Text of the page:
A beginner's guide to outdoor first aid
Basic essential first aid skills for walkers, runners, cyclists and trekkers you need to treat those minor injuries that occur when out and about.
Daniel Hall Ballester was nominated by a work colleague to be a #GetOutside Champion after being inspired by Daniel in the cycling groups at OS.
Daniel Hall Ballester was nominated by a work colleague to be a #GetOutside Champion as he was always being positive and ready to encourage others to just get outside. In particular Daniel inspires the cycling groups at OS to #GetOutside at lunchtimes – putting together routes and supporting cyclists during the ride. Follow Daniel on Twitter.
How does it feel to have been chosen as a #GetOutside Champion?
It’s great that OS thinks I spend enough time outdoors to inspire others to #GetOutside. Hopefully over the next year I’ll be able to share my adventures with old and new friends as well as try out new activities and explore new places!
What are the benefits to you of being outside?
The health benefits of being outside are endless. Our bodies are not designed to sit down for hours on end, and a lot of us have jobs that require sitting in front of a computer for eight hours a day. In my spare time I try to get out as much as possible to keep my body fit and healthy and enjoy the fresh air.
By spending time outside you will also stumble upon some amazing views, such as beautiful sunrises and sunsets, wildlife, foggy valleys etc…. All the things you would miss if you were stuck indoors. And you can share it all with friends!
What do you most enjoy about being outside?
I love getting to the top of a mountain and being the only person there to enjoy the views. I love having a training schedule for a sporting event and knowing that no matter what the weather throws at me I’ll be out training: Knowing that all the hours of hard work in the rain, wind or snow will pay off in the competition when I have that extra edge.
I love sharing outside moments with friends. Showing them a new walk, a new cycling route, sharing a beautiful view or climbing a mountain so fast that when we get to the top all we can do is collapse to the floor and start laughing because every single bit of our body burns.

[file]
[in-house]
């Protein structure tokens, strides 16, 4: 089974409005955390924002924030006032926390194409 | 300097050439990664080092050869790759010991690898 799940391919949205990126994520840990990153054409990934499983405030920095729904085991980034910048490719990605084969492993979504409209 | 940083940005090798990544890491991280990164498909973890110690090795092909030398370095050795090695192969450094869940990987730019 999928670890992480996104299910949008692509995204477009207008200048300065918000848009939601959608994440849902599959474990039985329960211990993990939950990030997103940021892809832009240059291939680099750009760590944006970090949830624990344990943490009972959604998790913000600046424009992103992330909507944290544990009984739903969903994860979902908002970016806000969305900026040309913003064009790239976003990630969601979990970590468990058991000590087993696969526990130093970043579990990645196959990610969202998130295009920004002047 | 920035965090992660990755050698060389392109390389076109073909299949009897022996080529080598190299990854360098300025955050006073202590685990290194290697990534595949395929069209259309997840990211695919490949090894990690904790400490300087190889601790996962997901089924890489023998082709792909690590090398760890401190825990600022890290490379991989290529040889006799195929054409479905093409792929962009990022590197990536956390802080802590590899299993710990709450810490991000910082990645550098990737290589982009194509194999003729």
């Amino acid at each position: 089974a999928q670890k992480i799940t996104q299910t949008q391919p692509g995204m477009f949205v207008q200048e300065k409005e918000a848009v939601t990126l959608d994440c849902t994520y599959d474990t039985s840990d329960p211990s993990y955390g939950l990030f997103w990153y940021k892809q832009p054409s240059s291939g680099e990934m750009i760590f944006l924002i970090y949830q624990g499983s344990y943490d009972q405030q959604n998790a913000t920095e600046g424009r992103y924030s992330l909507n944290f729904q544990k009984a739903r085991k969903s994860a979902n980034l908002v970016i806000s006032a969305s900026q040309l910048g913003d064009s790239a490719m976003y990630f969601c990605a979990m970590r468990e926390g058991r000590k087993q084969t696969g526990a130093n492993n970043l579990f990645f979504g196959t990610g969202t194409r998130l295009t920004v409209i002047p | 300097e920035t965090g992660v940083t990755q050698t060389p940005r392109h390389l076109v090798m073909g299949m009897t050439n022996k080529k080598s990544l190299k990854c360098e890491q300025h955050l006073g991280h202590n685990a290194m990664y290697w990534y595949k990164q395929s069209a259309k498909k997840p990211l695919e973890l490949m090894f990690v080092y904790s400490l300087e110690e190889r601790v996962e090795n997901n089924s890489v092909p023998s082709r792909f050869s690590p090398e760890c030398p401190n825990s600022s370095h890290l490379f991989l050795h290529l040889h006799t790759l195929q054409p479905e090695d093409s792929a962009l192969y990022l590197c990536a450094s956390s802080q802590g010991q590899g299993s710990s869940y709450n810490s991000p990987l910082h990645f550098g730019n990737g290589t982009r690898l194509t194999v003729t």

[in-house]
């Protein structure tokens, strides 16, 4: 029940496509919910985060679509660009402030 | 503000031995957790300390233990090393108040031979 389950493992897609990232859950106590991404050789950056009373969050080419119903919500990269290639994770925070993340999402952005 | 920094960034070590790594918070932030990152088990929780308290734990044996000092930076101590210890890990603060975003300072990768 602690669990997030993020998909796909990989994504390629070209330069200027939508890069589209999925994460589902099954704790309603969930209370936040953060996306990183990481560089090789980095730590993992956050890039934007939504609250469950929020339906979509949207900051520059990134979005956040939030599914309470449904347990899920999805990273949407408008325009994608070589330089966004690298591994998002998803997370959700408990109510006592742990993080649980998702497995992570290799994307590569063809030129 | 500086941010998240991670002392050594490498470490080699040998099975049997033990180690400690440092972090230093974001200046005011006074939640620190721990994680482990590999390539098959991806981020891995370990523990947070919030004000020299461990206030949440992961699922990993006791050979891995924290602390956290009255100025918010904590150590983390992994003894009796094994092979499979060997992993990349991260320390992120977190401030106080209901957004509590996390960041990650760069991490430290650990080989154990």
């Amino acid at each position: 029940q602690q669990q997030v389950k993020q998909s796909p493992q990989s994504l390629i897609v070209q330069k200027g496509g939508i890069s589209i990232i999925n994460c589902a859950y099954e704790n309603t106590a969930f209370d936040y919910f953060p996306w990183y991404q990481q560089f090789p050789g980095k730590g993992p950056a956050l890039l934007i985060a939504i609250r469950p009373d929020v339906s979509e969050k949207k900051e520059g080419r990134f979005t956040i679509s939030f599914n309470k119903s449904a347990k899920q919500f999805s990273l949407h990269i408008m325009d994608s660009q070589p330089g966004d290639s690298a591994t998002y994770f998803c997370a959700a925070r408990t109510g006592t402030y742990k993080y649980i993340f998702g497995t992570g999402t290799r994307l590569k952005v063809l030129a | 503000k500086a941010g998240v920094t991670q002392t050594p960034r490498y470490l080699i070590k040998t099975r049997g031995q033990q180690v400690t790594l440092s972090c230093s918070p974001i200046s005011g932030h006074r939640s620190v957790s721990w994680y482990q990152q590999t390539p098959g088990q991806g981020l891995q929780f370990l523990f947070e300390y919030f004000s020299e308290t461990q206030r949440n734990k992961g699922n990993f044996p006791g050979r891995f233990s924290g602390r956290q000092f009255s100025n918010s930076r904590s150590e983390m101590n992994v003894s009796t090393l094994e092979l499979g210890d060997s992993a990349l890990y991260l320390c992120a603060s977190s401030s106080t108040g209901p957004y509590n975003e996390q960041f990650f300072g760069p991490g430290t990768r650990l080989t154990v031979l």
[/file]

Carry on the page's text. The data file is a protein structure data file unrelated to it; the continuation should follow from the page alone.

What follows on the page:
What’s your favourite terrain to get out in? (Mountain / coast / woodland etc)
Mountains in the winter. The colder the better! I love snow. In the summer it’s all about the coast or being out on the road bike.
What’s your best memory of being outside?
In February 2015 I spent a week doing some winter mountaineering training in the Lake District. One day we drove along the Kirkstone pass towards Glenridding. I remember as we came round a bend we got a beautiful view of the valley with Ullswater in the distance. It was just after sunrise. There were patches of fog over the water and a light scattering of snow on the hills. The view took our breath away. We had to stop the car to take it all in.
The rest of that trip was spectacular. We spent most of our time walking the peaks around the Helvellyn valley and the views kept getting better and better! No matter how cold or windy it got we just kept going.
What’s your worst?
I can honestly say I don’t think I’ve had a bad experience outside. I’m sure there have been moments where at the time I’ve been a little disheartened. I’ve been in bike crashes, turned my ankles, broken bones, lost a tooth and had numerous sporting injuries, one of which put me in hospital for seven days! But these moments always put a smile on your face when you look back at them. I always try to take a positive out of them. They make you more resilient. It’s part of life!
What’s the most unusual thing to have happened to you outside?
I was once camping on the Jurassic coast and was woken up in the middle of the night by a stag making mating calls right outside my tent. I was once also sitting on top of a hill in south Wales eating lunch with a friend and a molehill started to appear between my feet! Unfortunately the mole never came out, I was ready with my camera!